Grandfather regroups after deportation scare

Richard Jerman poses with family on Penelakut Island where he has lived for the past 37 years, raising four children and 14 grandchildren. - courtesy family
Richard Jerman poses with family on Penelakut Island where he has lived for the past 37 years, raising four children and 14 grandchildren.
— image credit: courtesy family

Richard Jerman got the shock of his life Wednesday when Canadian border guards arrived at his place on Penelakut Island to arrest him as an illegal immigrant.

“I was in shock alright,” said the 37-year resident of the tiny First Nations reserve off of Chemainus.

“They figured I wasn’t supposed to be here (in Canada), and had to go with them.”

Jerman was allowed to change from his muddy work duds, before being hauled to holding cells in Victoria Wednesday, then to a Vancouver Airport lockup Thursday. He was released on a $500 bond Friday.

“You can’t pack anything; you go as you are,” he said, applauding fast legal action mounted by his family, the Penelakut band, and lawyer Peter Golden for saving him from a quick deportation.

Jerman’s surprise stemmed from his false belief he had permanent residency after settling so long ago on Penelakut with wife, Maria George.

The community pillar received no government notice, nor letters about his non-residency status before Wednesday’s action by Canadian Border Services agents.

“I also have all the different documents: a (B.C.) Care Card, and a SIN number,” taxpayer Jerman, 60, told the News Leader Pictorial Thursday back at his home on Penelakut.

He had also crossed the border various times over the years, with no reason to question his residency status, he explained.

Muddying matters is Jerman’s lack of Canadian Native status. His American Aboriginal status is also unknown, he explained.

“My childhood was not happy,” said Jerman, who believed his dad was Native.

His heritage is hazy as Jerman was adopted by folks who hid his background from him.

He later learned of the Native roots he’s trying to track stateside.

On Pelelakut, Jerman and Maria have four kids, and 14 grandchildren, with another on the way.

His family and band rallied, securing the services of Golden, a Victoria immigration lawyer.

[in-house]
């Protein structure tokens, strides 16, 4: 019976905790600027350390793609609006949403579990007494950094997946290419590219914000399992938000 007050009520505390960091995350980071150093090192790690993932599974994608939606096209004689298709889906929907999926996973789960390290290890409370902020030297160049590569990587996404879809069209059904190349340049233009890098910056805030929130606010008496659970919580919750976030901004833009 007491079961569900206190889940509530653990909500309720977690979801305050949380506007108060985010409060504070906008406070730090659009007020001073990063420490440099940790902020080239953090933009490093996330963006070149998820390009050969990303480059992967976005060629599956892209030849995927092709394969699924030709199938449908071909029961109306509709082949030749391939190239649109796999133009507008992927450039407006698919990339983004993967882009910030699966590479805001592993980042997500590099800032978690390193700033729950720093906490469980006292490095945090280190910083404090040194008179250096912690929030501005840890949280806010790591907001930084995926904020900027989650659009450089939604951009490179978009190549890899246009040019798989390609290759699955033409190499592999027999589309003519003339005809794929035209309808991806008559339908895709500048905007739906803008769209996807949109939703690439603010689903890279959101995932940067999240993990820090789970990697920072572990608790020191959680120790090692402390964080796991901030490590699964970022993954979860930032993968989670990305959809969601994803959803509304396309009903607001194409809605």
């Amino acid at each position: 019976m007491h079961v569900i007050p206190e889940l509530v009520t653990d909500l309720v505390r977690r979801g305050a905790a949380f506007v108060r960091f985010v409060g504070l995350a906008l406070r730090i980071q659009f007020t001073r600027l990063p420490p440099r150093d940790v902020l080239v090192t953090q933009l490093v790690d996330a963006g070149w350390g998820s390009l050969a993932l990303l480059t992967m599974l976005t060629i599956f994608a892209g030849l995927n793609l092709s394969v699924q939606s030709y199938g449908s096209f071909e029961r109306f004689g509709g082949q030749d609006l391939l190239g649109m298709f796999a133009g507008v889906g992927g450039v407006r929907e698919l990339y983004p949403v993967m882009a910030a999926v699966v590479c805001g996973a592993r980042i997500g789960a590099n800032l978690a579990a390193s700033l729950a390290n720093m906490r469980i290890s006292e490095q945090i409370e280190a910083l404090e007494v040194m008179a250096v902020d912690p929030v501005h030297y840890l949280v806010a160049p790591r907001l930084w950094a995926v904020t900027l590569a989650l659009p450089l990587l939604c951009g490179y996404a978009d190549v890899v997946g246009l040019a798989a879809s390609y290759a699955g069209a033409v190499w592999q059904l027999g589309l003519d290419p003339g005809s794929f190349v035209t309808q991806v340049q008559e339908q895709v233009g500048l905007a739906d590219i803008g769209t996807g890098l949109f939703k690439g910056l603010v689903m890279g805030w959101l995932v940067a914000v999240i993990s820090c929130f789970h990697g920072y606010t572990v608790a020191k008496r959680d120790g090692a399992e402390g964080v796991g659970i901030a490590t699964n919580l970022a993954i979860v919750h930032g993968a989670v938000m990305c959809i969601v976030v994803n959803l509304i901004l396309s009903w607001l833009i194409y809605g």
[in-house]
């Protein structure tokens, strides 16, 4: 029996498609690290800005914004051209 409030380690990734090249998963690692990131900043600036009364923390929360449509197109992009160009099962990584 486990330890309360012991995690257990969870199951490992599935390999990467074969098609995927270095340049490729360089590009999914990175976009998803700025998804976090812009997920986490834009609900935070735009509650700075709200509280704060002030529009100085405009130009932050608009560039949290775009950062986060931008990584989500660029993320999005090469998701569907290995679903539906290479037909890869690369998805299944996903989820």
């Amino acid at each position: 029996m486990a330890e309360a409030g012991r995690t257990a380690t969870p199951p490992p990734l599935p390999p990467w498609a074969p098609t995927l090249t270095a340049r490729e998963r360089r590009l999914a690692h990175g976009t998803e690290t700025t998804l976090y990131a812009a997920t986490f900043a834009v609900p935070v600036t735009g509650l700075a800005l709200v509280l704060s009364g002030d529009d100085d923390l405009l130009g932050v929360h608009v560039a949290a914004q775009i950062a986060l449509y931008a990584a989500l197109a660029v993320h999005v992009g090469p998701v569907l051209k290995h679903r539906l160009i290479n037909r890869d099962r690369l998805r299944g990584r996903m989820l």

He’s applying to the Immigration and Refugee Board of Canada so Jerman can stay in Canada while his application for permanent residency status is heard by the feds.

“He acted as if he was someone living here legitimately,” Golden said.

According to Golden, his client would likely have received overstay or deportation notice, plus advice under Canada’s former immigration rules. But those rules have become far more strict in recent years, catching Jerman in their wake.

“People need some compassion as to why people don’t have (residency) status. This doesn’t make a lot of sense compared to the mischief he’s supposed to have created,” Golden said. “There are better ways to spend taxpayers’ money.”

Especially since Jerman is a stand-up community member, with a large family, who has lived on Penelakut for so long.

Elizabeth May, the Green party’s Saanich-Gulf Islands MP also acted quickly.

She called the minister of citizenship and immigration to help prevent Jerman from being kicked out of Canada within 24 hours — which could have happened under those new deportation rules.

“This was an extreme reaction,” said May, who has a law degree. “This came like a bolt out of the blue.”

Jerman, a farmhand and U.S. Army veteran, said he was treated politely by federal agents. The grub was another matter.

“The food wasn’t that great in Victoria; it’s city jail food.”

He credited his daughters and the Penelakut band for finding Golden to help pave the road to residency.

“If not for them, I’d probably be across the border by now.”

While his case grinds along, Jerman remained worried — and legally unable to work.

“My gut is physically jittery; I’ve felt that since last Wednesday. I’ve got a long road ahead of me, but this is my home.”

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